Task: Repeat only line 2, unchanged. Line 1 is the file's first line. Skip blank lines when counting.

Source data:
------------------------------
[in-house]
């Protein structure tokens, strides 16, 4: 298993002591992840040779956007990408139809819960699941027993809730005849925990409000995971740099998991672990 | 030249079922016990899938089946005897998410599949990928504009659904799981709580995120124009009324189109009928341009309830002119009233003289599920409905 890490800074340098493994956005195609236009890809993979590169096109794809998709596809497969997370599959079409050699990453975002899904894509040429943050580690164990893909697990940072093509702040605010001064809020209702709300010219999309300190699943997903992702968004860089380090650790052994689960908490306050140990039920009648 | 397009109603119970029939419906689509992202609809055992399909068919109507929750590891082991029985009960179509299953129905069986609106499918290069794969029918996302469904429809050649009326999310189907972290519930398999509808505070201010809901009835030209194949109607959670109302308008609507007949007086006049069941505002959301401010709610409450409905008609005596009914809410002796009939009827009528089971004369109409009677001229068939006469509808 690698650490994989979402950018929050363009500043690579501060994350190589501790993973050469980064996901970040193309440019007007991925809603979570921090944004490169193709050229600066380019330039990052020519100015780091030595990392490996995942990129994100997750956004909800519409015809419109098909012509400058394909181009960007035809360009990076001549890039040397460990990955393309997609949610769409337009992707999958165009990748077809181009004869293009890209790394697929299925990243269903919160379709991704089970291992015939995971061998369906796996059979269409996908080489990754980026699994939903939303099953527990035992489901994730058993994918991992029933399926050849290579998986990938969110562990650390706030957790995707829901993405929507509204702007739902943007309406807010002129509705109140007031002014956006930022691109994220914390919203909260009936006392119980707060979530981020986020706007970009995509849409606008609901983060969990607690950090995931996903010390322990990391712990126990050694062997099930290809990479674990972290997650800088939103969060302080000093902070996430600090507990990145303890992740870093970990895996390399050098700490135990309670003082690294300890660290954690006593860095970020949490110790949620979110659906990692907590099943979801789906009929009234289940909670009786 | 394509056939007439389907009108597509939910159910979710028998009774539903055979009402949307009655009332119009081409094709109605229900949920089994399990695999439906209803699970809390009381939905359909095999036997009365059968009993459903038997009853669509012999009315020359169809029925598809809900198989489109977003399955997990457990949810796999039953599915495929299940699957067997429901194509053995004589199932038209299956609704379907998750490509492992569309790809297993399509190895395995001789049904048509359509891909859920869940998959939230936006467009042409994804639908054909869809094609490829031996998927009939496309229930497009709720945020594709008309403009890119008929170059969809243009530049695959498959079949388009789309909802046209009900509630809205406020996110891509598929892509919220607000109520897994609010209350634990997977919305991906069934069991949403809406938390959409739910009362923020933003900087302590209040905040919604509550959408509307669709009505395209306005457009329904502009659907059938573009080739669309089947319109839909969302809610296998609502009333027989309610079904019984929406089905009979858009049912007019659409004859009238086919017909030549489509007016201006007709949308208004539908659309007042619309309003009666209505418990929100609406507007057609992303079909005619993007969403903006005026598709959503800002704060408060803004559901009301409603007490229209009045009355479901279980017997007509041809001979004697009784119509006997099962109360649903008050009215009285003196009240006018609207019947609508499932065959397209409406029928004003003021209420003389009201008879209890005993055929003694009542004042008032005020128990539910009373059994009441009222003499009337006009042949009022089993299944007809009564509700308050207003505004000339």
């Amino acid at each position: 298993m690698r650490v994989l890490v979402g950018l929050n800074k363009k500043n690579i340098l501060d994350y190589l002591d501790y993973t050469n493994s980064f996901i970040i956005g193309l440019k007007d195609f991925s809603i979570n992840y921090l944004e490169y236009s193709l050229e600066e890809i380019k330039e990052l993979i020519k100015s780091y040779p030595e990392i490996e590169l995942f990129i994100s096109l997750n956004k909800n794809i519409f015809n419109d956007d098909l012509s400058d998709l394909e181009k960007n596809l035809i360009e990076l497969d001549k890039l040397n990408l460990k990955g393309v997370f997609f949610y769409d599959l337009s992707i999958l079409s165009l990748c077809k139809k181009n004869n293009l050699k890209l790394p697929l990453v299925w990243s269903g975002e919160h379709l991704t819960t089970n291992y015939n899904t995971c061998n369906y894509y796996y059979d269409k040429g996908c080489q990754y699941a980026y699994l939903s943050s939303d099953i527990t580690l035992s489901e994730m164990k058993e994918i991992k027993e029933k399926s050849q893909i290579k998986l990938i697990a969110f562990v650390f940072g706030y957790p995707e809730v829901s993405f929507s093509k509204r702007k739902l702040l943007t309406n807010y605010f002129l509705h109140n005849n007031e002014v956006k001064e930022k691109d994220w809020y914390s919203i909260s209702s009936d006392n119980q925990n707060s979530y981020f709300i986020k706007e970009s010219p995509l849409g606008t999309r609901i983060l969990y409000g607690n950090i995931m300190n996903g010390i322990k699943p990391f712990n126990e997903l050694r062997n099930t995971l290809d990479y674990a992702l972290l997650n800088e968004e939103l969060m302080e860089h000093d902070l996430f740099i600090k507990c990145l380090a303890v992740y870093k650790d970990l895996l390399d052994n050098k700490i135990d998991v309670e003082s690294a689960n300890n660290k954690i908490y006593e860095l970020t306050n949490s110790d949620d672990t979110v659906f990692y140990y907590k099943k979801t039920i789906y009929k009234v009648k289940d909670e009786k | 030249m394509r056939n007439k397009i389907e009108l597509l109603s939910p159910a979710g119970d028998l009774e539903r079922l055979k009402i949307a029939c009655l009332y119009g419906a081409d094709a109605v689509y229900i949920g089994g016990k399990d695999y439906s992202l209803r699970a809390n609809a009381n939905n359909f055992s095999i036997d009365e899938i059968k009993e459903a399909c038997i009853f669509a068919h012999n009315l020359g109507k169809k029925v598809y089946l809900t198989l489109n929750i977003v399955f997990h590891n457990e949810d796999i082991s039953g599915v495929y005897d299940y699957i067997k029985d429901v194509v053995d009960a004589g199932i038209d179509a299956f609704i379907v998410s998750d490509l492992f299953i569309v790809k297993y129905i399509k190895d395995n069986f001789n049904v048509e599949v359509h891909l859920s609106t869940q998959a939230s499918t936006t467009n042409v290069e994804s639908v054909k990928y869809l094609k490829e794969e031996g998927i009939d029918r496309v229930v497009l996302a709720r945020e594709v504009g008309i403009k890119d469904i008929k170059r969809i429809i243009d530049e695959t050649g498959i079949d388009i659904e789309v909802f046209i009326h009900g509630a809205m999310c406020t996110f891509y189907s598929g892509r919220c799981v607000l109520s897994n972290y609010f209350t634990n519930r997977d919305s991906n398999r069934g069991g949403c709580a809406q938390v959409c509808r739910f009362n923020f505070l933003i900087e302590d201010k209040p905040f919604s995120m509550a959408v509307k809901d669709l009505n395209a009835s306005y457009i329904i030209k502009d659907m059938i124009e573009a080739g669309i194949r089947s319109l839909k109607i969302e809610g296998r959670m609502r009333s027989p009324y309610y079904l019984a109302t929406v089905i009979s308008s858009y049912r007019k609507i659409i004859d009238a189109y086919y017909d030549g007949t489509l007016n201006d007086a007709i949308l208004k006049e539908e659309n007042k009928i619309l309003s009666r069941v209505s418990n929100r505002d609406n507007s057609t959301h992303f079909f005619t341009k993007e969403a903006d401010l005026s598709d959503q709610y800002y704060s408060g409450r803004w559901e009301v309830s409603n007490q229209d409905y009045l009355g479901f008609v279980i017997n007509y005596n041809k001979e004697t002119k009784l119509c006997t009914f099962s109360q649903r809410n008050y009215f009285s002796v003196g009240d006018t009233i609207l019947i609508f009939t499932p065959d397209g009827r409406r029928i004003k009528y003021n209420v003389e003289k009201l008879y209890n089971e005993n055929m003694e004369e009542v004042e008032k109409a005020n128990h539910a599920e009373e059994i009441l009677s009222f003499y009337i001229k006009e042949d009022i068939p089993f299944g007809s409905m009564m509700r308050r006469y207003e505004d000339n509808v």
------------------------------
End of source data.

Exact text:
């Protein structure tokens, strides 16, 4: 298993002591992840040779956007990408139809819960699941027993809730005849925990409000995971740099998991672990 | 030249079922016990899938089946005897998410599949990928504009659904799981709580995120124009009324189109009928341009309830002119009233003289599920409905 890490800074340098493994956005195609236009890809993979590169096109794809998709596809497969997370599959079409050699990453975002899904894509040429943050580690164990893909697990940072093509702040605010001064809020209702709300010219999309300190699943997903992702968004860089380090650790052994689960908490306050140990039920009648 | 397009109603119970029939419906689509992202609809055992399909068919109507929750590891082991029985009960179509299953129905069986609106499918290069794969029918996302469904429809050649009326999310189907972290519930398999509808505070201010809901009835030209194949109607959670109302308008609507007949007086006049069941505002959301401010709610409450409905008609005596009914809410002796009939009827009528089971004369109409009677001229068939006469509808 690698650490994989979402950018929050363009500043690579501060994350190589501790993973050469980064996901970040193309440019007007991925809603979570921090944004490169193709050229600066380019330039990052020519100015780091030595990392490996995942990129994100997750956004909800519409015809419109098909012509400058394909181009960007035809360009990076001549890039040397460990990955393309997609949610769409337009992707999958165009990748077809181009004869293009890209790394697929299925990243269903919160379709991704089970291992015939995971061998369906796996059979269409996908080489990754980026699994939903939303099953527990035992489901994730058993994918991992029933399926050849290579998986990938969110562990650390706030957790995707829901993405929507509204702007739902943007309406807010002129509705109140007031002014956006930022691109994220914390919203909260009936006392119980707060979530981020986020706007970009995509849409606008609901983060969990607690950090995931996903010390322990990391712990126990050694062997099930290809990479674990972290997650800088939103969060302080000093902070996430600090507990990145303890992740870093970990895996390399050098700490135990309670003082690294300890660290954690006593860095970020949490110790949620979110659906990692907590099943979801789906009929009234289940909670009786 | 394509056939007439389907009108597509939910159910979710028998009774539903055979009402949307009655009332119009081409094709109605229900949920089994399990695999439906209803699970809390009381939905359909095999036997009365059968009993459903038997009853669509012999009315020359169809029925598809809900198989489109977003399955997990457990949810796999039953599915495929299940699957067997429901194509053995004589199932038209299956609704379907998750490509492992569309790809297993399509190895395995001789049904048509359509891909859920869940998959939230936006467009042409994804639908054909869809094609490829031996998927009939496309229930497009709720945020594709008309403009890119008929170059969809243009530049695959498959079949388009789309909802046209009900509630809205406020996110891509598929892509919220607000109520897994609010209350634990997977919305991906069934069991949403809406938390959409739910009362923020933003900087302590209040905040919604509550959408509307669709009505395209306005457009329904502009659907059938573009080739669309089947319109839909969302809610296998609502009333027989309610079904019984929406089905009979858009049912007019659409004859009238086919017909030549489509007016201006007709949308208004539908659309007042619309309003009666209505418990929100609406507007057609992303079909005619993007969403903006005026598709959503800002704060408060803004559901009301409603007490229209009045009355479901279980017997007509041809001979004697009784119509006997099962109360649903008050009215009285003196009240006018609207019947609508499932065959397209409406029928004003003021209420003389009201008879209890005993055929003694009542004042008032005020128990539910009373059994009441009222003499009337006009042949009022089993299944007809009564509700308050207003505004000339």